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4th and Geaux: Saints at Seahawks Playoff edition

The New Orleans Saints have had a strangely dramatic week for a team going into what should be one of the easiest playoff games in NFL history. The Saints’ running backs are falling left and right, and Sean Payton and Mickey Loomis are left trolling for backups. In fact, I think the Saints just signed a Lucky Dog vendor to play special teams (hopefully not Ignatius J. Reilly); is there any doubt that the homeless radio voice guy is next?

It’s time for 4th and Geaux.

Well, this is getting interesting, isn’t it? The Saints head to Seattle to this week for what will likely be a fairly easy game (as playoff games go), but there’s an air of anxiety around Who Dat Nation. Regardless of whether or not you believe in momentum (I don’t), the Saints aren’t headed into the playoffs in peak form.

Even if you ignore their disinterested loss to Tampa, the Saints are a battered team: the injured list includes the Saints’ 2 best running backs are hurt (Pierre Thomas and Chris Ivory), their best receiving tight end (Jimmy Graham), a critical member of the secondary (Malcolm Jenkins), and those are just the people who could miss the game. If you count the nicked up, things get even worse.

That’s not a great start to the postseason. But, you’ve gotta play the players you got (how poetic!), so there are really two important questions at this point: (1) How will the Saints do this weekend?, and (2) How does the playoff field line up for the Saints next weekend?

I’ll try to tackle both of those in this week’s column.

Can the Saints Lose to Seattle?

There is no doubt that the Saints are a better team than the Seahawks. However, of course the Saints can lose to Seattle. After all, the Saints have already lost to Arizona, which is a worse team than even the lowly Seahawks. Football’s playoffs are different from those of most team sports in that each round is a single game, not a series. As a result, there’s a better chance in football that the worse team will advance based on a fluky outcome. That’s life.

Instead of asking whether or not the Saints can lose to Seattle, it’s more interesting to think about how the Saints might lose to Seattle, and what they can do to prevent those scenarios from occurring. Before I get to that, though, let’s look at how the two teams stack up in our Statpoints.

Saints Statpoints

Saints offense vs. Seattle defense

This is where the Saints need to win the game. The Saints’ offense is in the top third of the league and Seattle’s defense is in the bottom three. If the Saints’ offense doesn’t put up points against this defense, then they won’t deserve to advance in the playoffs.

Going into more detail, Seattle’s defense is okay against the run (around 17th in the league, per Football Outsiders) but horrible against the pass. The Seahawks particularly struggle against teams with receiving depth, giving up over 100 yards per game to 2nd, 3rd, & 4th wide receivers (total, not 100 yards to each receiver!). Even if Marques Colston is still struggling to recover from his random knee surgery, Lance Moore, Devery Henderson, and Robert Meachem all should have a chance to make some plays. Seattle is also one of the worst teams at covering running backs on pass routes, giving up around 50 receiving yards per game to RBs. If you believe that Reginald is healthy, and that he’ll step up like he promises to, then he could have a big day, as well.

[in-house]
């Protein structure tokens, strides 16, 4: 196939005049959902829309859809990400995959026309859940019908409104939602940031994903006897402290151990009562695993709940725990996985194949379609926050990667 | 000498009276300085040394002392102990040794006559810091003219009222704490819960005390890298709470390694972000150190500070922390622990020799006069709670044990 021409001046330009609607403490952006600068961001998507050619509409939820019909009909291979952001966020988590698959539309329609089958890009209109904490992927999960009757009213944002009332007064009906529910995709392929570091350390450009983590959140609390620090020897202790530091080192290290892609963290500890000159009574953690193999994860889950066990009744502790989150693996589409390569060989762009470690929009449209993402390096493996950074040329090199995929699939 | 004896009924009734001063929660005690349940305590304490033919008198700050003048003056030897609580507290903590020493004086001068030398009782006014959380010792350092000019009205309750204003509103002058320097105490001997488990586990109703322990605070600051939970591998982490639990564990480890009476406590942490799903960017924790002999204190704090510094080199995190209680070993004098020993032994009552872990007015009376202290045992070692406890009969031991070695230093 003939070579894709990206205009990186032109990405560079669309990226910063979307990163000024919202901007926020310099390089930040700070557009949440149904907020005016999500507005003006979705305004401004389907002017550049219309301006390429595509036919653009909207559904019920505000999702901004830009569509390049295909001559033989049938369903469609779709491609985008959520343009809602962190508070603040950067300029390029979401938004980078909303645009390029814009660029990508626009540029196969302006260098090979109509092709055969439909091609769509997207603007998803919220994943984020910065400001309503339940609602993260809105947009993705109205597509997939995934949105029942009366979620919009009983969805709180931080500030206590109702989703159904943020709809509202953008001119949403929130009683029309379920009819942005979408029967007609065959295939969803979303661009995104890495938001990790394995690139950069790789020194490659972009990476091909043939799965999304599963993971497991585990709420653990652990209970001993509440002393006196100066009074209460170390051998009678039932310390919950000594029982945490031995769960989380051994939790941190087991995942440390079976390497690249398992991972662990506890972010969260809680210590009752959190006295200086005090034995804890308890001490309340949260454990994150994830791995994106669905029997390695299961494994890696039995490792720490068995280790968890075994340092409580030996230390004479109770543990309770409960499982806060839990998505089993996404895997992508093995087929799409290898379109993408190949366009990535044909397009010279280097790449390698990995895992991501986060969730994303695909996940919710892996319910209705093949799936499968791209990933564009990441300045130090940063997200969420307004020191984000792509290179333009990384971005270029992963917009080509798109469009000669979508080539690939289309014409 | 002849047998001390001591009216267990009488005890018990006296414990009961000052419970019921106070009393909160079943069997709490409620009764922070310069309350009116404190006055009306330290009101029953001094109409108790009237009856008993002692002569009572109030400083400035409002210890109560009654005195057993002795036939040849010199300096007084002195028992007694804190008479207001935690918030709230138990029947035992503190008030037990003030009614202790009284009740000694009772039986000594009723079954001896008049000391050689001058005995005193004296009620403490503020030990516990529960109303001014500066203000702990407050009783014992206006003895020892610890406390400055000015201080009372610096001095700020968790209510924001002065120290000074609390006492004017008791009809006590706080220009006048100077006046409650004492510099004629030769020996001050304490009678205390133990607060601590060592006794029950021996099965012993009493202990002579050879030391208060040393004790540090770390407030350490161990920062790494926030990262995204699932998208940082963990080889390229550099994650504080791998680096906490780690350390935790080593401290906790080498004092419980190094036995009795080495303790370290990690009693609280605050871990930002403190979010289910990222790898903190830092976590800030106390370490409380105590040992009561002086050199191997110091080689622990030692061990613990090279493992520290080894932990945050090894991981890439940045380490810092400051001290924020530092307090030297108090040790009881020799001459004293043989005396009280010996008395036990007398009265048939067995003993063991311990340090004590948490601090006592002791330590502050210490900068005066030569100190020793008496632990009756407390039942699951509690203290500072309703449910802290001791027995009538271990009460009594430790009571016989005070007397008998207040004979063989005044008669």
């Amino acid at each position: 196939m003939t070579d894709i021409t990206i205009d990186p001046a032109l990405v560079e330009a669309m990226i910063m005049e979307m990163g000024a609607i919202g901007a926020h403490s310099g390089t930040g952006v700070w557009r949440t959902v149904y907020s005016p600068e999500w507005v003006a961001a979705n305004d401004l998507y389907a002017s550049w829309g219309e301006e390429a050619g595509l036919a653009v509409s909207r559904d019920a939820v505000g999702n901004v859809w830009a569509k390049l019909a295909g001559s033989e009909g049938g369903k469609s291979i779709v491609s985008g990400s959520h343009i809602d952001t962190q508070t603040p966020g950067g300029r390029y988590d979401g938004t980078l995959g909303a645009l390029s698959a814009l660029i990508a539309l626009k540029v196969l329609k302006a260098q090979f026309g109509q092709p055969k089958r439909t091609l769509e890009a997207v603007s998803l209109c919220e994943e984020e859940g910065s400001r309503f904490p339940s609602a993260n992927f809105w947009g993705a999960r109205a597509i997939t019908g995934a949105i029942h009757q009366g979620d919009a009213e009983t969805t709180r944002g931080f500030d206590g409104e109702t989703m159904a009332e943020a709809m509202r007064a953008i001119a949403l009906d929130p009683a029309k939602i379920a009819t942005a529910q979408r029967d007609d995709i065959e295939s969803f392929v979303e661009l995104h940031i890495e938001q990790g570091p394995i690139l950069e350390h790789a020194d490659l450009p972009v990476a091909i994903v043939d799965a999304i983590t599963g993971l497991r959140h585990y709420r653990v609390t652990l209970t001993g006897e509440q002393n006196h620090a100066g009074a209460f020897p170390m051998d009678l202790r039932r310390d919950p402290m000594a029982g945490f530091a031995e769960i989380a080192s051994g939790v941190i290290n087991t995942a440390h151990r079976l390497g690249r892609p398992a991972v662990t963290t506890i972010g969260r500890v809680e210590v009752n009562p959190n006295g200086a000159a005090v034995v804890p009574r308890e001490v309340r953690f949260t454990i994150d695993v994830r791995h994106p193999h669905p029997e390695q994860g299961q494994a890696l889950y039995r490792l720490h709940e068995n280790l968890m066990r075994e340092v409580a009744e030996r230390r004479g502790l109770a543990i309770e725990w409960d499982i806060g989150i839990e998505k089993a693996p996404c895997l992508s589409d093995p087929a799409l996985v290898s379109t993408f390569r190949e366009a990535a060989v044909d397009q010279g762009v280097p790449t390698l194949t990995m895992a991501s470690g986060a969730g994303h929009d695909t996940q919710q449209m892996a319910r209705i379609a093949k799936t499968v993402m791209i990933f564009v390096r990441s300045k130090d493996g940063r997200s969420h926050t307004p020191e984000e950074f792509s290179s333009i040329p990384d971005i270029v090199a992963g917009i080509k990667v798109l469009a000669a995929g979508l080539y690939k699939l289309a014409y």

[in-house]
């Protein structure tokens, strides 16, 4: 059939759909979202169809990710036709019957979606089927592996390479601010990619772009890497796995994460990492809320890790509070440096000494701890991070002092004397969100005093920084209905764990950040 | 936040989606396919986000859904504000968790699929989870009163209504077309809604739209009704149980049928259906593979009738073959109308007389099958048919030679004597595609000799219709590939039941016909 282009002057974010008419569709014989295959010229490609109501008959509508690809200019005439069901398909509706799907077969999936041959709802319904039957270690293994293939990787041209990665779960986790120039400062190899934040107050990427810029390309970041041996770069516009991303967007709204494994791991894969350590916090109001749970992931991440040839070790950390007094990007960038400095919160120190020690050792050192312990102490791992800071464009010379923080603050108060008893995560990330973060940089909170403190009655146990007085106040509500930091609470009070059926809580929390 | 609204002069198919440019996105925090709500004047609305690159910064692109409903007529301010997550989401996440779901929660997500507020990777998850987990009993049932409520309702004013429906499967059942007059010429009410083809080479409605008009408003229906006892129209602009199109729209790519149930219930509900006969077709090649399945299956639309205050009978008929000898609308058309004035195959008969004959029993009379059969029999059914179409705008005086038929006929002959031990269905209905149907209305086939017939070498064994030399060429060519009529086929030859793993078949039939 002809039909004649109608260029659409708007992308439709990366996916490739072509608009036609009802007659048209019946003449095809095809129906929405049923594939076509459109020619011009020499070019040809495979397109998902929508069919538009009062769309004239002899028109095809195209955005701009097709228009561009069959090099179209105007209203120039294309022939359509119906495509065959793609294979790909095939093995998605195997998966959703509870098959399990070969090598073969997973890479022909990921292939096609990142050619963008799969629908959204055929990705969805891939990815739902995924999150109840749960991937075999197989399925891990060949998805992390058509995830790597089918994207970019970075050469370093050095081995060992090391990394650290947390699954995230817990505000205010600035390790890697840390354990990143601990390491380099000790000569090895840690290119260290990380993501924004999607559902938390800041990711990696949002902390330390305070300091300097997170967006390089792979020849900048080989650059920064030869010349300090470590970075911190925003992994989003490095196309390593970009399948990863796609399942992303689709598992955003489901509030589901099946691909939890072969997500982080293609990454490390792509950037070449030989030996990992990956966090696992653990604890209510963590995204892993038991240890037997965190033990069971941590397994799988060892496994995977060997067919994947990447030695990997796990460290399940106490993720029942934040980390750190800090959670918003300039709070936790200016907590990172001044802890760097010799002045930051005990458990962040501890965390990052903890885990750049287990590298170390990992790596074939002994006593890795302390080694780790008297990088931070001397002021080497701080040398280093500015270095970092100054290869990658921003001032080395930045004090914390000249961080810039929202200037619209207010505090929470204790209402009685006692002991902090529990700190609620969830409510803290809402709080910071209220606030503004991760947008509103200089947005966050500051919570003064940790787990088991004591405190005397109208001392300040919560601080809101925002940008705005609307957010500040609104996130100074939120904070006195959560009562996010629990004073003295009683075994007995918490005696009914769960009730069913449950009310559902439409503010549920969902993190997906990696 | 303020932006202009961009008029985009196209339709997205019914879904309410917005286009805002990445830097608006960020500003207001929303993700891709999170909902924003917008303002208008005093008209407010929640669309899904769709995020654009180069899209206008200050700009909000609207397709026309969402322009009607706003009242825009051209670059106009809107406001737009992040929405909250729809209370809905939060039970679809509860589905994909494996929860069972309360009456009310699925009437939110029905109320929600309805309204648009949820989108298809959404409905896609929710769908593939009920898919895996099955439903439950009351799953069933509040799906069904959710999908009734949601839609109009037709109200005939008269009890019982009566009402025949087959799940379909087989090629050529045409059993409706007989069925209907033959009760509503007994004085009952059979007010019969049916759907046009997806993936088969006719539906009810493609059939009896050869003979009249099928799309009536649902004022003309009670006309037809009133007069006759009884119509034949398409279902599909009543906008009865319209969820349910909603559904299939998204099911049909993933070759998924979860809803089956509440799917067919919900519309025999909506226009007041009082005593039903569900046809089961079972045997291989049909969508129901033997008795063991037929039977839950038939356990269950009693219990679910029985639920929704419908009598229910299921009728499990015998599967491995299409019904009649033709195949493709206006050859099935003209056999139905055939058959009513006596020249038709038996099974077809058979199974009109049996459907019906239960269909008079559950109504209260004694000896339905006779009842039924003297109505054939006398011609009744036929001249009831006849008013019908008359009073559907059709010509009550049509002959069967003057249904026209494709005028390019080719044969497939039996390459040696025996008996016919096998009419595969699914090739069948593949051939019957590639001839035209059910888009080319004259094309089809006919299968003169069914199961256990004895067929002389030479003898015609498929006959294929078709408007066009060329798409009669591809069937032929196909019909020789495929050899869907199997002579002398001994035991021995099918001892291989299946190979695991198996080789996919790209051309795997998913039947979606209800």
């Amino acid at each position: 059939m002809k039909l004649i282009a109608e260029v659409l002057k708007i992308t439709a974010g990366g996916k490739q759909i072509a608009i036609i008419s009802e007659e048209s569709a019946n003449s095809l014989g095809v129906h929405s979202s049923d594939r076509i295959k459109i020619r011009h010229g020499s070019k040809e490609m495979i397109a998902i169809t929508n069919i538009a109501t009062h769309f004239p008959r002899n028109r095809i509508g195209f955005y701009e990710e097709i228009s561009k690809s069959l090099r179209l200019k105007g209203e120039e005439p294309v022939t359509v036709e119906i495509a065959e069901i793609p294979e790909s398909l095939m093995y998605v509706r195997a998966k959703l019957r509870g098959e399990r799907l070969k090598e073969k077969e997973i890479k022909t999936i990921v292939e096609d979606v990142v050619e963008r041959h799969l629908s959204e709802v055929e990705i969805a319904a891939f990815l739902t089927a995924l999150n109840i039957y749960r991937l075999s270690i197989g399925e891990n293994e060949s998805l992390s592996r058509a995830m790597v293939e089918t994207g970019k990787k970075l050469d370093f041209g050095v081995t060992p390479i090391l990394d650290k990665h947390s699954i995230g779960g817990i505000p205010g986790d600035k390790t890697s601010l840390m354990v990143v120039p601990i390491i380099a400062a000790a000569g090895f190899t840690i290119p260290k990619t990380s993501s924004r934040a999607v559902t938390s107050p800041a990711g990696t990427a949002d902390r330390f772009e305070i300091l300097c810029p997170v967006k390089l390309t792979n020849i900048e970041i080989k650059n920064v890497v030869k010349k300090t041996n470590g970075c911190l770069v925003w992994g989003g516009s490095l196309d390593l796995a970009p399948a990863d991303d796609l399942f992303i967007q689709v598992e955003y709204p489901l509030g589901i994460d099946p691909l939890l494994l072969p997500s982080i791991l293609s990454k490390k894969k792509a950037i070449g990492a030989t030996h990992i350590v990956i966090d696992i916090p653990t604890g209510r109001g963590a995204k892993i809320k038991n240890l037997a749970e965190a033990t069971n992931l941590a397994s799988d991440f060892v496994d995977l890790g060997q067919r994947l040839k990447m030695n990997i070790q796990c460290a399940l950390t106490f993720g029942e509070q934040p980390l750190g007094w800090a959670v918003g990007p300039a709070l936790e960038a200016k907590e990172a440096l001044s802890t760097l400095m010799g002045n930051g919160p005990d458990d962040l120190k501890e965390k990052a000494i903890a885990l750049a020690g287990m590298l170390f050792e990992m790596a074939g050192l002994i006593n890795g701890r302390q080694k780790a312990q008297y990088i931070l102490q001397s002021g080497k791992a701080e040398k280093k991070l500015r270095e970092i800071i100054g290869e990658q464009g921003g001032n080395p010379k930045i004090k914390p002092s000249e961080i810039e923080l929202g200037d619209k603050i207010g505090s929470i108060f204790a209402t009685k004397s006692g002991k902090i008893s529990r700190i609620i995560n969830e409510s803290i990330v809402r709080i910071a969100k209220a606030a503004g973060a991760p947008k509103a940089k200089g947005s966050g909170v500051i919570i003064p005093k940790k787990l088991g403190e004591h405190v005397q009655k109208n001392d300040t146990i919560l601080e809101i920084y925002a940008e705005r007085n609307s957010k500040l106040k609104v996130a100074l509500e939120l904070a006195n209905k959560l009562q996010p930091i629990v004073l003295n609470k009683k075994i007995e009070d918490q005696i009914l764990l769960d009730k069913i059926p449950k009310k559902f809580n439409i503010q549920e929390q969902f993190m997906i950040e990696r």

The Saints’ passing game has been frustrated all year long, as teams have dropped into coverage to take away the deep passing game. I don’t think the Seahawks have the players to do that. The deep passes will be there, assuming that the Saints’ receivers can catch them.

Of course, the Saints’ offensive line has let defenses off the hook this year, as Drew can't spread the ball around if he doesn’t have time to throw. Fortunately, this matchup favors the Saints, too. The Seahawks are one of the worst 3 teams in the leagues when it comes to creating sacks, so even the Saints’ struggling line should be able to contain them.

Now: the running back question. Chris Ivory had blossomed into a top-10 running back (especially since he’d stopped fumbling the ball), and Pierre Thomas was one of the best receiving running backs in the league. The Saints are left with Reggie Bush, who has never shown the ability to be the main back, Julius Jones, who shouldn’t be in the NFL, DeShawn Wynn, who wasn’t in the NFL until a couple of days ago, and Joique Bell, who went to Wayne State University and has yet to actually log any NFL stats. This isn’t just a bad running back group, it’s a terrible running back group. Does it matter?

Yes and no. The Saints’ offense doesn’t rely on running. In fact, there are times when it seems like Sean Payton hates running the ball. Instead, the Saints’ offense tends to use short passes as "extended handoffs", getting short-to-medium yards with high percentage pass plays.

Of course, who do those plays go to? Generally the running backs and receivers. While it’d be nice to have Pierre Thomas and Chris Ivory, chances are that Reginald, Lance Moore, and the rest of the offense can make up for the lack of running backs in the passing game.

However, unless one of the new guys shows us something, the Saints don’t have any running backs who can actually run the ball all that effectively. This could pose a problem, especially in the second half if the Saints are trying to keep the clock running. Additionally, if there isn’t even a threat of a running game, then the Seahawks might be able to adjust their defense to be more effective against the Saints’ passing game.

Ideally, I’d like to see Reginald or one of the other running backs get a few solid carries (up the middle, Reggie! Not sideways!) early in the game to keep the Seahawks honest. I won’t hold my breath.

The lack of running game probably won't be an issue against Seattle, but the Saints will be in trouble later if they can't find a way to get a tough yard in a critical situation.

Saints defense vs. Seattle offense

Seattle’s offense is bad. They can’t pass the ball, the can’t run the ball, and they don’t score very many points. Advanced Football Stats has them rated as the 28th-ranked offense in the league. They literally have 0 starting skill position players rated above average by Football Outsiders. That’s not so good.